Gwenamon says: A horrible topic is told extremely well

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Cherry by Nico Walker


I’m mystified that this made the New York Time’s list for Best Fiction of 2018. Really? Let me save you some time: A college drop-out joins the army after his girlfriend and fellow ecstasy taker, Emily, moves away. They then marry before he’s sent overseas. By the time they reunite, they’ve both become heroin addicts. Maybe the fact that Nico Walker wrote the book (with a lot of coaching from the sounds of it) while in jail makes it special. Or the fact that he served his country since he had few other options. What I do find remarkable is that he lived to tell his tale, which is extremely repetitive once he’s on heroin. Score, shoot up, repeat. His writing has some grisly stark moments, especially of his time in Iraq.

Gwenamon says: Readable, but not worth the hype

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The Great Believers by Rebecca Makkai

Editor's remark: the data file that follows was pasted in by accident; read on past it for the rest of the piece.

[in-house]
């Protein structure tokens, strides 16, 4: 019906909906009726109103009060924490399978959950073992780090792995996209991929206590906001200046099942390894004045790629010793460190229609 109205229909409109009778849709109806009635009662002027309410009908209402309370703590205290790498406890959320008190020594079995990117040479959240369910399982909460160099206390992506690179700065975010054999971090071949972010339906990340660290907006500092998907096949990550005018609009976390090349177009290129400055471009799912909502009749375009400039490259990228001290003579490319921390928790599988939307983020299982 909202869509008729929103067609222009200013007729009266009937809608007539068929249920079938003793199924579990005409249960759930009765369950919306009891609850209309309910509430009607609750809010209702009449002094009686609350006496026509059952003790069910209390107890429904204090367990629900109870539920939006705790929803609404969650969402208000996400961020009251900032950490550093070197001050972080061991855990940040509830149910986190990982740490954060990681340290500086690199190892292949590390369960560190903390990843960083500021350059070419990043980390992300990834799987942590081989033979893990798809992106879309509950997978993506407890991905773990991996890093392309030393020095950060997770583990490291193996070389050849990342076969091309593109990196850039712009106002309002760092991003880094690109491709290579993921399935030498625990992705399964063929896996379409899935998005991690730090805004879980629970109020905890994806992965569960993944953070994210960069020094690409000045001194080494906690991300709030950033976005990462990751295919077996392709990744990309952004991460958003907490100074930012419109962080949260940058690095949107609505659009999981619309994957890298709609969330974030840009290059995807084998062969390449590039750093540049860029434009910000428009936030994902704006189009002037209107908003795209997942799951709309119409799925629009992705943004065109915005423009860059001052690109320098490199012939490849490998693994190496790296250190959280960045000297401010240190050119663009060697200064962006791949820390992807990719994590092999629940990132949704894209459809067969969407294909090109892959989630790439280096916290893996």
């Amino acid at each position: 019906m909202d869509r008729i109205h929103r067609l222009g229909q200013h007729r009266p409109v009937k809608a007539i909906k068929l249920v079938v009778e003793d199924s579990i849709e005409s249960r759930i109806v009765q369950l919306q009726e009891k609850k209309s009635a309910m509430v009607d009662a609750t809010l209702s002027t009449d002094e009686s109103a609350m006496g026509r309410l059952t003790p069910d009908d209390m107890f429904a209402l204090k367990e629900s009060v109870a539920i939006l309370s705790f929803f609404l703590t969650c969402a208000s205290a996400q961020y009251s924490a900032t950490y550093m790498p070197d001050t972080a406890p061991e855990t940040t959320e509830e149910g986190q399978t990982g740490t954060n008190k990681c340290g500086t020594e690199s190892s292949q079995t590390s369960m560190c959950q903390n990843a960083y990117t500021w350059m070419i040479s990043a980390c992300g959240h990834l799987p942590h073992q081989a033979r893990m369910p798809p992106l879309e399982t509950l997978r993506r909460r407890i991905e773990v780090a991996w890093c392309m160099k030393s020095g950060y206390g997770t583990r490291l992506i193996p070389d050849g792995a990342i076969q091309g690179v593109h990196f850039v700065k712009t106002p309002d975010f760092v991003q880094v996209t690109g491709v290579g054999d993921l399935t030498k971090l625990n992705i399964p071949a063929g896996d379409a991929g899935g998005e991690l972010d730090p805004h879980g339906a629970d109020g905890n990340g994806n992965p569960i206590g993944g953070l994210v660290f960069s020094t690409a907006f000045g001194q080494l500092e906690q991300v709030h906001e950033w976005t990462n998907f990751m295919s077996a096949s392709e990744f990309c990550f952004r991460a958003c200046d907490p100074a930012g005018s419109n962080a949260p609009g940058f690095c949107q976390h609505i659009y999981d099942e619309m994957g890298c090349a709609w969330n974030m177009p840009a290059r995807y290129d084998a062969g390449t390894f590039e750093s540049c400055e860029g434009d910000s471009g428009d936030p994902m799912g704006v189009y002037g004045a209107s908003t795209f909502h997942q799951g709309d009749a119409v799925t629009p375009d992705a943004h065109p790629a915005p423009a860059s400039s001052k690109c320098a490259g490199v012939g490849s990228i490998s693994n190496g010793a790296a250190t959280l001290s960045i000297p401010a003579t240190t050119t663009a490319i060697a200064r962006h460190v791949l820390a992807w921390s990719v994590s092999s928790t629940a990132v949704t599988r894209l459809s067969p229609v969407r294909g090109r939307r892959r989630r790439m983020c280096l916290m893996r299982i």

This is a captivating, moving story about the AIDS epidemic. The novel splits itself between two timeframes and characters. In the 1980s, we follow Yale Tishman in his career as a development director for a university’s art gallery, and in his relationships during the recognition of and fallout from AIDS. In the almost present day, we follow Fiona (the sister of Nico, one of Yale’s friends) as she travels to Paris to find her estranged daughter. I found Yale’s story to be the strongest of the two timeframes. There’s always a winner with different timeframes. This novel is so easy to read and so deeply affecting…at least for Yale’s story. Fiona’s story is weakened because her daughter isn’t developed as a character and an old friend reappears unexpectedly without much purpose. Or so it seems.

Gwenamon says: Well worth it